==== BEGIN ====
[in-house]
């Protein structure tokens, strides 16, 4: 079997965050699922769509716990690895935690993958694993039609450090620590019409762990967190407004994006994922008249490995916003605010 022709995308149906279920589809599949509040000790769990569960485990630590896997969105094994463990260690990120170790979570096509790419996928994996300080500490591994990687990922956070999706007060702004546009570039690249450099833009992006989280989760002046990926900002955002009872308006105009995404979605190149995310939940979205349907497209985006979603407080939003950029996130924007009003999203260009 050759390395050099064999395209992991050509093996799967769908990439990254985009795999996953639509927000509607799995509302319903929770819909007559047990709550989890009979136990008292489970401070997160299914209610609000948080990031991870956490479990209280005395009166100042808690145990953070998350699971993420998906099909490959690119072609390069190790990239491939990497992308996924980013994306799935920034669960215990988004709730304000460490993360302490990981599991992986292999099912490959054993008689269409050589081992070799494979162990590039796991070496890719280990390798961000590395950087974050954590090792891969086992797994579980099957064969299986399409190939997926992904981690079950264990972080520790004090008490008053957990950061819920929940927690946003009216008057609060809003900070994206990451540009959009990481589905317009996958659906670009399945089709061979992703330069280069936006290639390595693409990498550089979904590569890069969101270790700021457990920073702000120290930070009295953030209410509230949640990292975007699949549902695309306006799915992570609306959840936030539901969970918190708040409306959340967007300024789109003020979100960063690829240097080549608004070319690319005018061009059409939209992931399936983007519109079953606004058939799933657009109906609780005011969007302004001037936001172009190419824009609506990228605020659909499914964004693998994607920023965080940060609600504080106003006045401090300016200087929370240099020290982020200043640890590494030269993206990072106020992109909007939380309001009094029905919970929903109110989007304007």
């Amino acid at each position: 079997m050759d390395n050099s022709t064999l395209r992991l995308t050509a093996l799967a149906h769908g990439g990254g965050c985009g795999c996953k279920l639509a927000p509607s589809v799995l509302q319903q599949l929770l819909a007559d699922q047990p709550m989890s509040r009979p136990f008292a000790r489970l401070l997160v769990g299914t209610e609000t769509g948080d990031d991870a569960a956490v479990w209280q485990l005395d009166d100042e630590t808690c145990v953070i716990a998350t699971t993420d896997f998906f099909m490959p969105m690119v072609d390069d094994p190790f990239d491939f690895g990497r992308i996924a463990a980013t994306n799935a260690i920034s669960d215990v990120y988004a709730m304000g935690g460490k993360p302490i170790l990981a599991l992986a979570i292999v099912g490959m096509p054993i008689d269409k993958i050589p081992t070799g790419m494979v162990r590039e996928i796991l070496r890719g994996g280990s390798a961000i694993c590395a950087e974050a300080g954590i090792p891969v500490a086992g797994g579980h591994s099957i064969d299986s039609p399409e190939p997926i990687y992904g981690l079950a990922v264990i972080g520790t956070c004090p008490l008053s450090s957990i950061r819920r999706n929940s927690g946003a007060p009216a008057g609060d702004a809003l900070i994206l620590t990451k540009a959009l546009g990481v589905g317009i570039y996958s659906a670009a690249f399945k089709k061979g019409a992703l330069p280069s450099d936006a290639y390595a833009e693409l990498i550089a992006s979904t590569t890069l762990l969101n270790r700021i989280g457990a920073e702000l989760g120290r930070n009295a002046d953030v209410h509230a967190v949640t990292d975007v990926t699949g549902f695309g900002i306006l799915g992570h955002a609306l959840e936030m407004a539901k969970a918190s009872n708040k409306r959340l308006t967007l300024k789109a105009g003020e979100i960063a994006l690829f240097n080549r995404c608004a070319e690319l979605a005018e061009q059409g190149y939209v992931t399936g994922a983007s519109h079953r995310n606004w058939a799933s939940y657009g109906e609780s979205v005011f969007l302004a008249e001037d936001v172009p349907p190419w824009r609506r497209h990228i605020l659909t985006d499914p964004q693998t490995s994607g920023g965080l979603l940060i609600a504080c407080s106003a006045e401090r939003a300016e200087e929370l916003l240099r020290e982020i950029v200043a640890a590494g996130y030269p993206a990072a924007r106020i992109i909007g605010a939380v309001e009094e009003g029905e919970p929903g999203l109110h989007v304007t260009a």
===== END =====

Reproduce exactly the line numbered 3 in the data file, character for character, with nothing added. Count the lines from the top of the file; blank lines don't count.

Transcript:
């Amino acid at each position: 079997m050759d390395n050099s022709t064999l395209r992991l995308t050509a093996l799967a149906h769908g990439g990254g965050c985009g795999c996953k279920l639509a927000p509607s589809v799995l509302q319903q599949l929770l819909a007559d699922q047990p709550m989890s509040r009979p136990f008292a000790r489970l401070l997160v769990g299914t209610e609000t769509g948080d990031d991870a569960a956490v479990w209280q485990l005395d009166d100042e630590t808690c145990v953070i716990a998350t699971t993420d896997f998906f099909m490959p969105m690119v072609d390069d094994p190790f990239d491939f690895g990497r992308i996924a463990a980013t994306n799935a260690i920034s669960d215990v990120y988004a709730m304000g935690g460490k993360p302490i170790l990981a599991l992986a979570i292999v099912g490959m096509p054993i008689d269409k993958i050589p081992t070799g790419m494979v162990r590039e996928i796991l070496r890719g994996g280990s390798a961000i694993c590395a950087e974050a300080g954590i090792p891969v500490a086992g797994g579980h591994s099957i064969d299986s039609p399409e190939p997926i990687y992904g981690l079950a990922v264990i972080g520790t956070c004090p008490l008053s450090s957990i950061r819920r999706n929940s927690g946003a007060p009216a008057g609060d702004a809003l900070i994206l620590t990451k540009a959009l546009g990481v589905g317009i570039y996958s659906a670009a690249f399945k089709k061979g019409a992703l330069p280069s450099d936006a290639y390595a833009e693409l990498i550089a992006s979904t590569t890069l762990l969101n270790r700021i989280g457990a920073e702000l989760g120290r930070n009295a002046d953030v209410h509230a967190v949640t990292d975007v990926t699949g549902f695309g900002i306006l799915g992570h955002a609306l959840e936030m407004a539901k969970a918190s009872n708040k409306r959340l308006t967007l300024k789109a105009g003020e979100i960063a994006l690829f240097n080549r995404c608004a070319e690319l979605a005018e061009q059409g190149y939209v992931t399936g994922a983007s519109h079953r995310n606004w058939a799933s939940y657009g109906e609780s979205v005011f969007l302004a008249e001037d936001v172009p349907p190419w824009r609506r497209h990228i605020l659909t985006d499914p964004q693998t490995s994607g920023g965080l979603l940060i609600a504080c407080s106003a006045e401090r939003a300016e200087e929370l916003l240099r020290e982020i950029v200043a640890a590494g996130y030269p993206a990072a924007r106020i992109i909007g605010a939380v309001e009094e009003g029905e919970p929903g999203l109110h989007v304007t260009a």